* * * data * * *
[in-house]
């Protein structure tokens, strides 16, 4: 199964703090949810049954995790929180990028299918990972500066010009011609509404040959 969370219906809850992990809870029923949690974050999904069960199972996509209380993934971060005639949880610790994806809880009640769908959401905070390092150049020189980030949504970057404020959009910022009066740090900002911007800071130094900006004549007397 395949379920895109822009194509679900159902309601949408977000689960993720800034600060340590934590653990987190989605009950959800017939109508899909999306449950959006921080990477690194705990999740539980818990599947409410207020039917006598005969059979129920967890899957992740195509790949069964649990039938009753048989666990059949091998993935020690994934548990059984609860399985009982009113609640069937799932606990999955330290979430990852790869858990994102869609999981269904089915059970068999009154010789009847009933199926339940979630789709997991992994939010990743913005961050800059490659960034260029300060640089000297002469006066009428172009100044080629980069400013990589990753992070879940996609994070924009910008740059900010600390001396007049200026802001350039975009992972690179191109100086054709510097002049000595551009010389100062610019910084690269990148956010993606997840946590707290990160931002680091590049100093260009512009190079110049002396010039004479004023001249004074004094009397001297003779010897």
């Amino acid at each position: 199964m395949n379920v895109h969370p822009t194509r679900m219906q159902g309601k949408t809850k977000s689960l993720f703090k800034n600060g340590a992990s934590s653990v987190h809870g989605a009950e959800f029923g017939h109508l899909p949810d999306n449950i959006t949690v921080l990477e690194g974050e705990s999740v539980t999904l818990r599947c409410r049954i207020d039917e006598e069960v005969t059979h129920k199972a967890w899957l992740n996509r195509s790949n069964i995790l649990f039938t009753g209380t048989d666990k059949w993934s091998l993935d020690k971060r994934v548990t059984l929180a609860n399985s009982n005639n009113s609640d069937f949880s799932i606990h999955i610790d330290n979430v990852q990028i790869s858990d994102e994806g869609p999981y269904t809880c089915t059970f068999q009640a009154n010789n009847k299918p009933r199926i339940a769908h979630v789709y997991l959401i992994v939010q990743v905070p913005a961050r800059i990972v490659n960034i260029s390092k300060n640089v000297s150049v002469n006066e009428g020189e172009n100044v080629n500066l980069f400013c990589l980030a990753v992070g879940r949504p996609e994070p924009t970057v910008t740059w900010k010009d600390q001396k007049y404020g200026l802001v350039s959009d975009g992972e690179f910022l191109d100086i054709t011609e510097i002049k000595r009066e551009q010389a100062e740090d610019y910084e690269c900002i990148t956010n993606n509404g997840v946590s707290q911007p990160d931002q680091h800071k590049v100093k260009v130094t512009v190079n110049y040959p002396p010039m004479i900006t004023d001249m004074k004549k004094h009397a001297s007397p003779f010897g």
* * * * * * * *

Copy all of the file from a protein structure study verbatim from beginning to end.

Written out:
[in-house]
């Protein structure tokens, strides 16, 4: 199964703090949810049954995790929180990028299918990972500066010009011609509404040959 969370219906809850992990809870029923949690974050999904069960199972996509209380993934971060005639949880610790994806809880009640769908959401905070390092150049020189980030949504970057404020959009910022009066740090900002911007800071130094900006004549007397 395949379920895109822009194509679900159902309601949408977000689960993720800034600060340590934590653990987190989605009950959800017939109508899909999306449950959006921080990477690194705990999740539980818990599947409410207020039917006598005969059979129920967890899957992740195509790949069964649990039938009753048989666990059949091998993935020690994934548990059984609860399985009982009113609640069937799932606990999955330290979430990852790869858990994102869609999981269904089915059970068999009154010789009847009933199926339940979630789709997991992994939010990743913005961050800059490659960034260029300060640089000297002469006066009428172009100044080629980069400013990589990753992070879940996609994070924009910008740059900010600390001396007049200026802001350039975009992972690179191109100086054709510097002049000595551009010389100062610019910084690269990148956010993606997840946590707290990160931002680091590049100093260009512009190079110049002396010039004479004023001249004074004094009397001297003779010897």
């Amino acid at each position: 199964m395949n379920v895109h969370p822009t194509r679900m219906q159902g309601k949408t809850k977000s689960l993720f703090k800034n600060g340590a992990s934590s653990v987190h809870g989605a009950e959800f029923g017939h109508l899909p949810d999306n449950i959006t949690v921080l990477e690194g974050e705990s999740v539980t999904l818990r599947c409410r049954i207020d039917e006598e069960v005969t059979h129920k199972a967890w899957l992740n996509r195509s790949n069964i995790l649990f039938t009753g209380t048989d666990k059949w993934s091998l993935d020690k971060r994934v548990t059984l929180a609860n399985s009982n005639n009113s609640d069937f949880s799932i606990h999955i610790d330290n979430v990852q990028i790869s858990d994102e994806g869609p999981y269904t809880c089915t059970f068999q009640a009154n010789n009847k299918p009933r199926i339940a769908h979630v789709y997991l959401i992994v939010q990743v905070p913005a961050r800059i990972v490659n960034i260029s390092k300060n640089v000297s150049v002469n006066e009428g020189e172009n100044v080629n500066l980069f400013c990589l980030a990753v992070g879940r949504p996609e994070p924009t970057v910008t740059w900010k010009d600390q001396k007049y404020g200026l802001v350039s959009d975009g992972e690179f910022l191109d100086i054709t011609e510097i002049k000595r009066e551009q010389a100062e740090d610019y910084e690269c900002i990148t956010n993606n509404g997840v946590s707290q911007p990160d931002q680091h800071k590049v100093k260009v130094t512009v190079n110049y040959p002396p010039m004479i900006t004023d001249m004074k004549k004094h009397a001297s007397p003779f010897g």